Photodynamic Therapy (PDT)
Photodynamic therapy (PDT) is a treatment that uses light to damage cancerous or abnormal tissues. PDT requires a light source, such as a laser, combined with a drug that makes the tissues light-sensitive, which is known as a "photosensitizer." When the light and photosensitizer are combined, oxygen-free radicals that are able to destroy cancer cells are released. Photosensitizers are taken up in greater amounts by cancer cells than normal cells.
A photosensitizing drug is given to the patient by mouth, by an intravenous (IV) line, or topically (specifically to treat skin lesions) a few hours to days prior to the light exposure. The drug is not activated until it is exposed to a particular wavelength of light. When the light is directed at the area of the cancer, the photosensitizer is activated and the cancer cells are destroyed. This wavelength determines how far the light can travel into the body. PDT is generally not used to treat large tumors, because the light cannot reach the necessary depth to treat those tumors. Different photosensitizers are activated by different wavelengths of light. Depending on the area of the body to be treated, there are different photosensitizing drugs and different wavelengths of light that can be used.
What does PDT treat?
PDT is used to treat:
- Obstruction caused by esophageal cancer or non-small-cell lung cancer (NSCLC).
- Micro invasive endobronchial NSCLC when surgery or radiotherapy can not be used.
- Barrett's Esophagus and high-grade dysplasia.
- Actinic keratosis.
- Age-related macular degeneration.
How does PDT work?
PDT is a multistep treatment process. First, the photosensitizer is administered to the patient. The drug takes a certain amount of time to be absorbed by the body. Exactly how much time is needed depends on the type of photosensitizer that is used, but typically takes a few days. The drug gets absorbed by cells all over the body but it stays in cancer cells longer than normal cells. Second, the provider directs a laser light source at the cancer cells. The amount of time that the laser is used will vary from patient to patient, according to the amount of disease present. In the presence of light from the laser, the photosensitizer will act on and damage the cancer cells. Since the photosensitizing drug is retained longer in the cancer cells, the cancer cells sustain more damage than the healthy cells that have already cleared the drug.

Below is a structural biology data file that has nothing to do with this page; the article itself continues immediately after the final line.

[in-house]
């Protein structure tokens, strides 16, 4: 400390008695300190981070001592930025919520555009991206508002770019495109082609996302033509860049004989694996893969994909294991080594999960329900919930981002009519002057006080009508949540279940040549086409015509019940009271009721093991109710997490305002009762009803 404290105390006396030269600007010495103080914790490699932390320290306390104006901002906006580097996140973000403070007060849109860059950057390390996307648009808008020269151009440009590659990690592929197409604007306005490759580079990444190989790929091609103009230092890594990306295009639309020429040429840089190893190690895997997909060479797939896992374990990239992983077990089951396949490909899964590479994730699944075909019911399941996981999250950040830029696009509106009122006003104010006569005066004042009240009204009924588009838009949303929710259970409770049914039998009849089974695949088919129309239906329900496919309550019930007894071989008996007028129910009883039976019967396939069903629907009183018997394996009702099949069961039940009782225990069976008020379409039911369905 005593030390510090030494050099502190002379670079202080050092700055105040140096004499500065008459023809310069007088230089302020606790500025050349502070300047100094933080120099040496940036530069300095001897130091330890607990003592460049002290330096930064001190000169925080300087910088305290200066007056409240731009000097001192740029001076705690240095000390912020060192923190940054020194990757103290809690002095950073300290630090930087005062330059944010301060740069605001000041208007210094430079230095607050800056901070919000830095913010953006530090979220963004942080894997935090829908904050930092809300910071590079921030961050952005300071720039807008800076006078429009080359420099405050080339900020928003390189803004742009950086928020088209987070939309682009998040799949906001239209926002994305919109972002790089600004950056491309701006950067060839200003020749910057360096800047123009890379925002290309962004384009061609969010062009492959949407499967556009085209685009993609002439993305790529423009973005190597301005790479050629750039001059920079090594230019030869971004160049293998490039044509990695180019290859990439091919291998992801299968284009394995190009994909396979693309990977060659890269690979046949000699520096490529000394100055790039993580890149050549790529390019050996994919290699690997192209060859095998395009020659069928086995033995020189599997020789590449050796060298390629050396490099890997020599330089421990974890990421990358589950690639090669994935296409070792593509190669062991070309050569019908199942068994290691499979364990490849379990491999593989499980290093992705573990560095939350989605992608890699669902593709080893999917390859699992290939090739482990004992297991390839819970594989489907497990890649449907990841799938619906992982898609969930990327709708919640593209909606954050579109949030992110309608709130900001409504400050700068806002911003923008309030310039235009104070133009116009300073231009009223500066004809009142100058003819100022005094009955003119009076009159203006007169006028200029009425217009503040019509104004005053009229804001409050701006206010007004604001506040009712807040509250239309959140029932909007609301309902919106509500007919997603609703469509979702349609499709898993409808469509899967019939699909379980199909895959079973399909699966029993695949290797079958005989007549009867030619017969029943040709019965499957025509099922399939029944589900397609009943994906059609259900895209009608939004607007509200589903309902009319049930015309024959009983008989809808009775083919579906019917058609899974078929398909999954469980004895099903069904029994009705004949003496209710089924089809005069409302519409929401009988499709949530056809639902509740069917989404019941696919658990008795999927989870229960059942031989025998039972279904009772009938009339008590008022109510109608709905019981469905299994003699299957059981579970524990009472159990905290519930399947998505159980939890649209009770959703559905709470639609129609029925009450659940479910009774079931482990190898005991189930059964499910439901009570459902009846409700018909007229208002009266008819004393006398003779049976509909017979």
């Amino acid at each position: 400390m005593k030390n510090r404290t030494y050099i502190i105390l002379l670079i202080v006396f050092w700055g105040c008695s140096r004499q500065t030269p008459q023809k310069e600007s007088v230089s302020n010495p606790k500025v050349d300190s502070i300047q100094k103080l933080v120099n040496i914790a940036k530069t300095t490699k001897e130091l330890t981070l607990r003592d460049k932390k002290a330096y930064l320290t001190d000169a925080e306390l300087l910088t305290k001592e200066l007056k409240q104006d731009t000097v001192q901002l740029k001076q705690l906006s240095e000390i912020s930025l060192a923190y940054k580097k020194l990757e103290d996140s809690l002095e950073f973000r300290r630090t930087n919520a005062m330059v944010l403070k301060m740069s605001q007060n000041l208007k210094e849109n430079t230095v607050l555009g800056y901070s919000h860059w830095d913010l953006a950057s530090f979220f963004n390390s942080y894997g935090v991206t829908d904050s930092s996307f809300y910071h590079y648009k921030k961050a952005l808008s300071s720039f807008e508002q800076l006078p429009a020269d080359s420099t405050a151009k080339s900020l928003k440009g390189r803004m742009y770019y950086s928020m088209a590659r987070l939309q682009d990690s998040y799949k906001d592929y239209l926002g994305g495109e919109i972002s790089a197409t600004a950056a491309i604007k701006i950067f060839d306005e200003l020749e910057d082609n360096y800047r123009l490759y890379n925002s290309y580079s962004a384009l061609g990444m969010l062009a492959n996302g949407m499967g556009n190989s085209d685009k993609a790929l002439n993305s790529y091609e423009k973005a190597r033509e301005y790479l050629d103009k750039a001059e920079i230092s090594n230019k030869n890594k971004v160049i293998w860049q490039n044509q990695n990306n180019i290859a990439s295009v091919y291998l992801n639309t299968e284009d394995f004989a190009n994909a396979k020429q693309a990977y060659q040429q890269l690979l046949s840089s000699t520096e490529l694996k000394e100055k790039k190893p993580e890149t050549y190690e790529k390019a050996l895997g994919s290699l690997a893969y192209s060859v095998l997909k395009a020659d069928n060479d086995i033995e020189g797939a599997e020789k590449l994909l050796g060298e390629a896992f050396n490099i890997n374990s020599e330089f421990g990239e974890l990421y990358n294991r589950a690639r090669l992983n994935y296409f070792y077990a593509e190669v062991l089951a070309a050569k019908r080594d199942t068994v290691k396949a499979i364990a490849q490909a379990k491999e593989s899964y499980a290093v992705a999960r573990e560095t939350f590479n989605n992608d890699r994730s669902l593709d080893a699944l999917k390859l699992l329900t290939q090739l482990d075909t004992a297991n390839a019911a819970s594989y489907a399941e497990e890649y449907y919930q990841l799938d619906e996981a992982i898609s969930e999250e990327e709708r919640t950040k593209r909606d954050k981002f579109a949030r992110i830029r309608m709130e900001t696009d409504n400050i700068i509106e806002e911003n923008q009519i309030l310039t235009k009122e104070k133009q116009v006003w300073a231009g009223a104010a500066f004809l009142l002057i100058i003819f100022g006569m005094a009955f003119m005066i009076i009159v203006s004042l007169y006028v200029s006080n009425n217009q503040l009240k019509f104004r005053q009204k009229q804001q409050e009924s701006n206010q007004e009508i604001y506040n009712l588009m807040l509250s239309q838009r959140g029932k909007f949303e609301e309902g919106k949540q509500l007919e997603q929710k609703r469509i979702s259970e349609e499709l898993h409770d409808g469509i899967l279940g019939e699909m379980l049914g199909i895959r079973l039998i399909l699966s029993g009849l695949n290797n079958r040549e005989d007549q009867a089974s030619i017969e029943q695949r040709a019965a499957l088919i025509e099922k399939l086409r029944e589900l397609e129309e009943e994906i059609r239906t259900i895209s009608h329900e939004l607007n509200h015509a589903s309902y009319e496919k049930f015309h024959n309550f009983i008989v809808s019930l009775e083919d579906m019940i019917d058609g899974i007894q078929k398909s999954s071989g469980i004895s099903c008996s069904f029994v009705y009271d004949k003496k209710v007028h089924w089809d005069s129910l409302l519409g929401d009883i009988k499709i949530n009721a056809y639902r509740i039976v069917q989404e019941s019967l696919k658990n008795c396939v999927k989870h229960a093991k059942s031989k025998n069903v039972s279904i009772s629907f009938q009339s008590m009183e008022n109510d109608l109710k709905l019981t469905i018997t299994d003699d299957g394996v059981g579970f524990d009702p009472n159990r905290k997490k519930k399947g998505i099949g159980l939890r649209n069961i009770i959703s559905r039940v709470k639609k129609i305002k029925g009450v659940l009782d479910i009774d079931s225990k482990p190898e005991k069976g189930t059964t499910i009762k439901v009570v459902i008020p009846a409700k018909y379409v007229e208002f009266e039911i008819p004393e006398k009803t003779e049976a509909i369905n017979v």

In PDT, cell death occurs in multiple ways. There can be direct damage to cells via interaction between oxygen and the cancer cells. There are also indirect effects, including damage to blood vessels that supply the tumor, both during the treatment and after the treatment is over. Damage to the tumor blood supply during or after PDT will deprive tumor cells of oxygen/nutrients, thereby enhancing responses. Finally, PDT also stimulates your immune system to attack the cancer cells.
PDT is often done as an outpatient procedure, depending on the site that is to be treated. PDT may also be repeated and may be done with other treatments, such as surgery, radiation, or chemotherapy.
What are the side effects of PDT?
Photosensitizers make the body sensitive to light. Your provider will tell you how long you should avoid light exposure. You will be given light precautions, such as avoiding direct sunlight and bright indoor light for a period of time. If light precautions are not followed, you could sustain burns, swelling, and pain. Other side effects of PDT are related to the area that is treated and can include coughing, trouble swallowing, stomach pain, painful breathing, swelling, and/or shortness of breath.
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